Brown bag your meds to a local pharmacist
Are you or a family member taking multiple prescription medications? Are you taking them along with several other over-the-counter drugs, vitamins and supplements?
If so, you might want to take advantage of this one-day event.
Saturday, Oct. 21, is the first ever National Check Your Meds Day, sponsored by Consumer Reports and the Department of Health and Human Services (DHHS), and supported by pharmacists in the community.
Why is this event an important health service?
With half of Americans regularly taking prescription medication—four, on average, according to a nationally representative Consumer Reports survey of 1,947 adults—a medication “checkup” can reduce your risk of side effects and interactions, and stop you from taking unnecessary pills.
Several pharmacy chains are participating in the event, including Albertsons, Costco, CVS, Sam’s Club, Target and Walmart. Check with your pharmacy if it’s not on this list.
Stop by or call them to make an appointment for a medication review.
What the pharmacist will tell you
Even if your pharmacy (or pharmacies!) are not participating in this year’s event, most pharmacists are willing to review your medications with you. You may need to make an appointment, and some might charge a copay. Check with your insurance company.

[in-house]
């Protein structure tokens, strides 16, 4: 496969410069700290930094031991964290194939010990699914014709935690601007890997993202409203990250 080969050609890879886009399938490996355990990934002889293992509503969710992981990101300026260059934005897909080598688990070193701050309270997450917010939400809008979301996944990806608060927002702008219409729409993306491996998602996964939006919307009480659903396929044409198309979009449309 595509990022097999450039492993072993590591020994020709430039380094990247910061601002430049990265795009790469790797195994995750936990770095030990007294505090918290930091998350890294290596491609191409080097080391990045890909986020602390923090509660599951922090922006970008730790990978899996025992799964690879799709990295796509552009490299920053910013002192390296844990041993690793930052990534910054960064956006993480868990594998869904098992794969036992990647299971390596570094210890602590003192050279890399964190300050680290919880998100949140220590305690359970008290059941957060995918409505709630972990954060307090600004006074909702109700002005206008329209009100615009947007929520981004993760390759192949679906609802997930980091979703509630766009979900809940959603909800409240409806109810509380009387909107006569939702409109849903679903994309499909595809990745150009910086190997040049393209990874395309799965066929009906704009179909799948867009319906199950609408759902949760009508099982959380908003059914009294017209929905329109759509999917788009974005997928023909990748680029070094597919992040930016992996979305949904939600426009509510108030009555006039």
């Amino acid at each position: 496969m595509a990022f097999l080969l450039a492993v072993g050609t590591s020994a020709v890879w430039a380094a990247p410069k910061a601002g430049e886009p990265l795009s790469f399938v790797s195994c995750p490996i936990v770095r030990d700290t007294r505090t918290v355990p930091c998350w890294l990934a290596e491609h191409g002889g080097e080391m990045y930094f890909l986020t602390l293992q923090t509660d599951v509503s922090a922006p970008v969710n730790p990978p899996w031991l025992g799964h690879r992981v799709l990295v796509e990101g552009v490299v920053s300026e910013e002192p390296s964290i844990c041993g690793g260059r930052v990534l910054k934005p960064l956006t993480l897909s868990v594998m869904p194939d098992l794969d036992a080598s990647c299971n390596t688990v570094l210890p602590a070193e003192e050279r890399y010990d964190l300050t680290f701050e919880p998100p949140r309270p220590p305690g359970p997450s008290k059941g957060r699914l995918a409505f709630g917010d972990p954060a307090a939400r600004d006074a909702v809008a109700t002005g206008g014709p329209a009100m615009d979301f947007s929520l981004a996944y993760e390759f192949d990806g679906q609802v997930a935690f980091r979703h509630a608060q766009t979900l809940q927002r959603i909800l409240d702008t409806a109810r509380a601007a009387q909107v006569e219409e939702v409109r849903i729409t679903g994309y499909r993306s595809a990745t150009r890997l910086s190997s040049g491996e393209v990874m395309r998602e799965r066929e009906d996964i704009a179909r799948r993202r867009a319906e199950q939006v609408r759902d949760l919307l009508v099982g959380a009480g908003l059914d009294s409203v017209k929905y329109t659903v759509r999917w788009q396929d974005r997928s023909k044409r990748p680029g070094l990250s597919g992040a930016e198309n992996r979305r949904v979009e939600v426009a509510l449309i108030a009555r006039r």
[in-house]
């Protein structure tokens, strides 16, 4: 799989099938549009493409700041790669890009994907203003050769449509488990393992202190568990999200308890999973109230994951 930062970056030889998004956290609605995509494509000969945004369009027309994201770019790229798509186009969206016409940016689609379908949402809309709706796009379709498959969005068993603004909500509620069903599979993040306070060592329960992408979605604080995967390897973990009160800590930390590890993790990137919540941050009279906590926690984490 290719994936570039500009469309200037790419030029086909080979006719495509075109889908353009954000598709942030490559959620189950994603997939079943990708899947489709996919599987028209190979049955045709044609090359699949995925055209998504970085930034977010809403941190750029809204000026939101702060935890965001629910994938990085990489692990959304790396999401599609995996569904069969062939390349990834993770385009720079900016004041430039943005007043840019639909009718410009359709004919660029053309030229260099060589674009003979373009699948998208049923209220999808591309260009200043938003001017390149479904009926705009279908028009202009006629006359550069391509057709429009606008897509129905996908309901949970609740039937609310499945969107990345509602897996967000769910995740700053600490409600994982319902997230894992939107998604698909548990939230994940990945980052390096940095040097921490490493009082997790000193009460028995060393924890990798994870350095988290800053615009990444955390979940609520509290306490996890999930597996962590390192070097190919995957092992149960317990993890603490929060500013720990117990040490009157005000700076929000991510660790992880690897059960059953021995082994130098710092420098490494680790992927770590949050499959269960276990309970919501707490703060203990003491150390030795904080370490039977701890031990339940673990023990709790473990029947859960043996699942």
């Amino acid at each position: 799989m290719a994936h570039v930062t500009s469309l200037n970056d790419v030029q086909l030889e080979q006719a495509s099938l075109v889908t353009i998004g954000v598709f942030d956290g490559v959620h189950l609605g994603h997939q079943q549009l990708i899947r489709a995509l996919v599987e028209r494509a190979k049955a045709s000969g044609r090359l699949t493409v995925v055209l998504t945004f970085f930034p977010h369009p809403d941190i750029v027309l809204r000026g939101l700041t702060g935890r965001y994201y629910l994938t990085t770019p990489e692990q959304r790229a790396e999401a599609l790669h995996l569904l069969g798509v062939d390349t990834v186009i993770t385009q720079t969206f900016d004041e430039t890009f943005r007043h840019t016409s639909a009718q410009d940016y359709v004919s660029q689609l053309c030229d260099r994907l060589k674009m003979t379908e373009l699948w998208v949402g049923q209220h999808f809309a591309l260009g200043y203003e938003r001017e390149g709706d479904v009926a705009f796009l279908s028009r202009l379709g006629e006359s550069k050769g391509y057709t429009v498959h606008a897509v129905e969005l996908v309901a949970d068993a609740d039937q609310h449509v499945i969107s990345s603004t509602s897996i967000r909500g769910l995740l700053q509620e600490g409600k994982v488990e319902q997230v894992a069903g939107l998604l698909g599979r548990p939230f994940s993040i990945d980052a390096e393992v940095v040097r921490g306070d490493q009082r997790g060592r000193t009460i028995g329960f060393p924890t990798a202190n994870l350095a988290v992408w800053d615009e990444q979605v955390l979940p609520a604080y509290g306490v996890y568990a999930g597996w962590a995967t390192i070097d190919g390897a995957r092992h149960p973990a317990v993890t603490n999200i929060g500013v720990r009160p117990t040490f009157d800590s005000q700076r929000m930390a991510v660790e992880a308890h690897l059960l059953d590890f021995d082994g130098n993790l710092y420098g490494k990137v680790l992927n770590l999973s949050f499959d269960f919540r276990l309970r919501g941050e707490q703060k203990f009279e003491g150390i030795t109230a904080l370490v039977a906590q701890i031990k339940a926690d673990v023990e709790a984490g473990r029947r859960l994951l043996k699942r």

A face-to-face with a pharmacist will make sure
- You still need to be taking the medication.
- You understand the purpose of each medication.
- You understand the side effects of each medication.
- You understand the directions for each medication.
- Any dangerous drug interactions are caught.
- You are informed if there is a cheaper medication option.
- You aren’t taking duplicate medications.
You’d be shocked how frequently I’ve seen patients (usually the elderly) bring in bags of medications to appointments. Drugs prescribed by different doctors and filled by different pharmacies. Drugs that have an expiration date of years ago. Drugs that the patients have absolutely no idea why they are taking them.
Related post: Deprescribing prescription drugs
I’m of the mind that we are all taking too many medications anyway, and they are being prescribed too freely.
But if we can’t stop prescribing them, at least we can take more care that we and our loved ones are taking their drugs as safely and responsibly as possible.